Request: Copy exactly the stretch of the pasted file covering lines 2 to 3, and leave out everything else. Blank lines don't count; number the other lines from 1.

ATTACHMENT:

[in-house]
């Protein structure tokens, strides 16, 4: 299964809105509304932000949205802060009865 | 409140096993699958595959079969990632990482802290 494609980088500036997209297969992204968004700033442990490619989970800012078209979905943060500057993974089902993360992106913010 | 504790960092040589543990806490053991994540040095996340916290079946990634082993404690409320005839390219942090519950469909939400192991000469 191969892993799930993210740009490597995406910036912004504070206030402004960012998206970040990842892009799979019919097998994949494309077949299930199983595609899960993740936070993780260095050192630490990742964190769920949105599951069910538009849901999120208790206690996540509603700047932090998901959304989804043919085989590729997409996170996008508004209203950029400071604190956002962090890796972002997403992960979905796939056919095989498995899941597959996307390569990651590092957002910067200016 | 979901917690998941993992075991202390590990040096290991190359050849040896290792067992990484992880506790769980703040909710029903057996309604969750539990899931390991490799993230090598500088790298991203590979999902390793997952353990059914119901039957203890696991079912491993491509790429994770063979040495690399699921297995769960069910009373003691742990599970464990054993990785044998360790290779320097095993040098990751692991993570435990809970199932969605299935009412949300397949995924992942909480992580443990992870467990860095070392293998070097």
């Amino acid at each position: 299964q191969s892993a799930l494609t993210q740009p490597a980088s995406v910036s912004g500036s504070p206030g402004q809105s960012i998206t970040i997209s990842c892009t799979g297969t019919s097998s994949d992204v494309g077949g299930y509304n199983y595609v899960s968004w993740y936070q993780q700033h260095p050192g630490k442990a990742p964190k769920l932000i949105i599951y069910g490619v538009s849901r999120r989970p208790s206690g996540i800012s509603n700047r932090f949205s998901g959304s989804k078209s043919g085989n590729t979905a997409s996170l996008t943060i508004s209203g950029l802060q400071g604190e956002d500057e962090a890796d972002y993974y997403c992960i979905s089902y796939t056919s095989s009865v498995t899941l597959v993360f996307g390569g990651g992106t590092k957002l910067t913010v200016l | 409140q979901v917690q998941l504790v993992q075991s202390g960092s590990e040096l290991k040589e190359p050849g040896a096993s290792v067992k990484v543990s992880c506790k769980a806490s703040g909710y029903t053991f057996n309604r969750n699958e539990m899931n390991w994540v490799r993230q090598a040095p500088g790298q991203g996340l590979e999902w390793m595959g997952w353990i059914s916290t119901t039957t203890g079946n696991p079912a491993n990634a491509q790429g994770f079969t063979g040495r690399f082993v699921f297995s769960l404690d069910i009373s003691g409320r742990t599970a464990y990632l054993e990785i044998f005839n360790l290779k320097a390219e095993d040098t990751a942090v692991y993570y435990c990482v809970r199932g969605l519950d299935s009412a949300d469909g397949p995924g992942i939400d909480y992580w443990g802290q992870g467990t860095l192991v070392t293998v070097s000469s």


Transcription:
């Protein structure tokens, strides 16, 4: 299964809105509304932000949205802060009865 | 409140096993699958595959079969990632990482802290 494609980088500036997209297969992204968004700033442990490619989970800012078209979905943060500057993974089902993360992106913010 | 504790960092040589543990806490053991994540040095996340916290079946990634082993404690409320005839390219942090519950469909939400192991000469 191969892993799930993210740009490597995406910036912004504070206030402004960012998206970040990842892009799979019919097998994949494309077949299930199983595609899960993740936070993780260095050192630490990742964190769920949105599951069910538009849901999120208790206690996540509603700047932090998901959304989804043919085989590729997409996170996008508004209203950029400071604190956002962090890796972002997403992960979905796939056919095989498995899941597959996307390569990651590092957002910067200016 | 979901917690998941993992075991202390590990040096290991190359050849040896290792067992990484992880506790769980703040909710029903057996309604969750539990899931390991490799993230090598500088790298991203590979999902390793997952353990059914119901039957203890696991079912491993491509790429994770063979040495690399699921297995769960069910009373003691742990599970464990054993990785044998360790290779320097095993040098990751692991993570435990809970199932969605299935009412949300397949995924992942909480992580443990992870467990860095070392293998070097």
């Amino acid at each position: 299964q191969s892993a799930l494609t993210q740009p490597a980088s995406v910036s912004g500036s504070p206030g402004q809105s960012i998206t970040i997209s990842c892009t799979g297969t019919s097998s994949d992204v494309g077949g299930y509304n199983y595609v899960s968004w993740y936070q993780q700033h260095p050192g630490k442990a990742p964190k769920l932000i949105i599951y069910g490619v538009s849901r999120r989970p208790s206690g996540i800012s509603n700047r932090f949205s998901g959304s989804k078209s043919g085989n590729t979905a997409s996170l996008t943060i508004s209203g950029l802060q400071g604190e956002d500057e962090a890796d972002y993974y997403c992960i979905s089902y796939t056919s095989s009865v498995t899941l597959v993360f996307g390569g990651g992106t590092k957002l910067t913010v200016l | 409140q979901v917690q998941l504790v993992q075991s202390g960092s590990e040096l290991k040589e190359p050849g040896a096993s290792v067992k990484v543990s992880c506790k769980a806490s703040g909710y029903t053991f057996n309604r969750n699958e539990m899931n390991w994540v490799r993230q090598a040095p500088g790298q991203g996340l590979e999902w390793m595959g997952w353990i059914s916290t119901t039957t203890g079946n696991p079912a491993n990634a491509q790429g994770f079969t063979g040495r690399f082993v699921f297995s769960l404690d069910i009373s003691g409320r742990t599970a464990y990632l054993e990785i044998f005839n360790l290779k320097a390219e095993d040098t990751a942090v692991y993570y435990c990482v809970r199932g969605l519950d299935s009412a949300d469909g397949p995924g992942i939400d909480y992580w443990g802290q992870g467990t860095l192991v070392t293998v070097s000469s």